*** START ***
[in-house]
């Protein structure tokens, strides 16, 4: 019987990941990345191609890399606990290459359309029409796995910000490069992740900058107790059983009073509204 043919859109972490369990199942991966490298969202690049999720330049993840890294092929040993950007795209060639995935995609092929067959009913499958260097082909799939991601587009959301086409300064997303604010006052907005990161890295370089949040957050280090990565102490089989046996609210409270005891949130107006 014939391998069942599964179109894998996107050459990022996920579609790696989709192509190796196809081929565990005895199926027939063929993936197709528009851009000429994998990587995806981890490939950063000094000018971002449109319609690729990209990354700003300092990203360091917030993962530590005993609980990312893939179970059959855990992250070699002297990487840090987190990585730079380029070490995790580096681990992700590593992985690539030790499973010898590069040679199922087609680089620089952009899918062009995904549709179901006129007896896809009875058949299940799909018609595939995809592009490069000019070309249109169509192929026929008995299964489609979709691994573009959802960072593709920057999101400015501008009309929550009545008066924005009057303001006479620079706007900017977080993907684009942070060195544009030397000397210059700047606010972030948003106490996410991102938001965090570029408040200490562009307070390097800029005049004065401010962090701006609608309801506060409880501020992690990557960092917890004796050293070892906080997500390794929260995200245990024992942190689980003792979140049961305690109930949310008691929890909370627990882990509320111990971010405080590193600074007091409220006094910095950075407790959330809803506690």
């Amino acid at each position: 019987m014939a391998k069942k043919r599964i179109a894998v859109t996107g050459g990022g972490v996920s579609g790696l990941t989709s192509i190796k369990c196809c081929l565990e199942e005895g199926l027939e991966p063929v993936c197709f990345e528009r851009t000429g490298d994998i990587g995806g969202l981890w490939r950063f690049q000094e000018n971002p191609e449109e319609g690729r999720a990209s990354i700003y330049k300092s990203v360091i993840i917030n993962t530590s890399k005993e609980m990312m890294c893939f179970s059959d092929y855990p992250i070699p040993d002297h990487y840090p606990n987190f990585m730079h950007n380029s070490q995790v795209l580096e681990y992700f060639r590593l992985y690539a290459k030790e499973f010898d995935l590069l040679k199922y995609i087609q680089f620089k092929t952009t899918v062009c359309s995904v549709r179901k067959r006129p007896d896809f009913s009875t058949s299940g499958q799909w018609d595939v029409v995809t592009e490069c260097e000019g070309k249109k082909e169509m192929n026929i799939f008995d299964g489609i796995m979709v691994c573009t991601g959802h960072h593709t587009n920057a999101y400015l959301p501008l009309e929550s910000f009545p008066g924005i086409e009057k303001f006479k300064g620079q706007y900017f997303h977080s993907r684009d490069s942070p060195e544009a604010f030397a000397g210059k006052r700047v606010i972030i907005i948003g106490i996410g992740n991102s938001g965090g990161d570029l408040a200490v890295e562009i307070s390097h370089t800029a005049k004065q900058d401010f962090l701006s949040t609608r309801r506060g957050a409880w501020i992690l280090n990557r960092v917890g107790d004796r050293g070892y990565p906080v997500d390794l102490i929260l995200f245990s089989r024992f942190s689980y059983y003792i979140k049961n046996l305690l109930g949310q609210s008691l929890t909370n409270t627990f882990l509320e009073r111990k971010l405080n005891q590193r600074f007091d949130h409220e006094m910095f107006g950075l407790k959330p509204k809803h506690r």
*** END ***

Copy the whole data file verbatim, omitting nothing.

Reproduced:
[in-house]
């Protein structure tokens, strides 16, 4: 019987990941990345191609890399606990290459359309029409796995910000490069992740900058107790059983009073509204 043919859109972490369990199942991966490298969202690049999720330049993840890294092929040993950007795209060639995935995609092929067959009913499958260097082909799939991601587009959301086409300064997303604010006052907005990161890295370089949040957050280090990565102490089989046996609210409270005891949130107006 014939391998069942599964179109894998996107050459990022996920579609790696989709192509190796196809081929565990005895199926027939063929993936197709528009851009000429994998990587995806981890490939950063000094000018971002449109319609690729990209990354700003300092990203360091917030993962530590005993609980990312893939179970059959855990992250070699002297990487840090987190990585730079380029070490995790580096681990992700590593992985690539030790499973010898590069040679199922087609680089620089952009899918062009995904549709179901006129007896896809009875058949299940799909018609595939995809592009490069000019070309249109169509192929026929008995299964489609979709691994573009959802960072593709920057999101400015501008009309929550009545008066924005009057303001006479620079706007900017977080993907684009942070060195544009030397000397210059700047606010972030948003106490996410991102938001965090570029408040200490562009307070390097800029005049004065401010962090701006609608309801506060409880501020992690990557960092917890004796050293070892906080997500390794929260995200245990024992942190689980003792979140049961305690109930949310008691929890909370627990882990509320111990971010405080590193600074007091409220006094910095950075407790959330809803506690």
């Amino acid at each position: 019987m014939a391998k069942k043919r599964i179109a894998v859109t996107g050459g990022g972490v996920s579609g790696l990941t989709s192509i190796k369990c196809c081929l565990e199942e005895g199926l027939e991966p063929v993936c197709f990345e528009r851009t000429g490298d994998i990587g995806g969202l981890w490939r950063f690049q000094e000018n971002p191609e449109e319609g690729r999720a990209s990354i700003y330049k300092s990203v360091i993840i917030n993962t530590s890399k005993e609980m990312m890294c893939f179970s059959d092929y855990p992250i070699p040993d002297h990487y840090p606990n987190f990585m730079h950007n380029s070490q995790v795209l580096e681990y992700f060639r590593l992985y690539a290459k030790e499973f010898d995935l590069l040679k199922y995609i087609q680089f620089k092929t952009t899918v062009c359309s995904v549709r179901k067959r006129p007896d896809f009913s009875t058949s299940g499958q799909w018609d595939v029409v995809t592009e490069c260097e000019g070309k249109k082909e169509m192929n026929i799939f008995d299964g489609i796995m979709v691994c573009t991601g959802h960072h593709t587009n920057a999101y400015l959301p501008l009309e929550s910000f009545p008066g924005i086409e009057k303001f006479k300064g620079q706007y900017f997303h977080s993907r684009d490069s942070p060195e544009a604010f030397a000397g210059k006052r700047v606010i972030i907005i948003g106490i996410g992740n991102s938001g965090g990161d570029l408040a200490v890295e562009i307070s390097h370089t800029a005049k004065q900058d401010f962090l701006s949040t609608r309801r506060g957050a409880w501020i992690l280090n990557r960092v917890g107790d004796r050293g070892y990565p906080v997500d390794l102490i929260l995200f245990s089989r024992f942190s689980y059983y003792i979140k049961n046996l305690l109930g949310q609210s008691l929890t909370n409270t627990f882990l509320e009073r111990k971010l405080n005891q590193r600074f007091d949130h409220e006094m910095f107006g950075l407790k959330p509204k809803h506690r």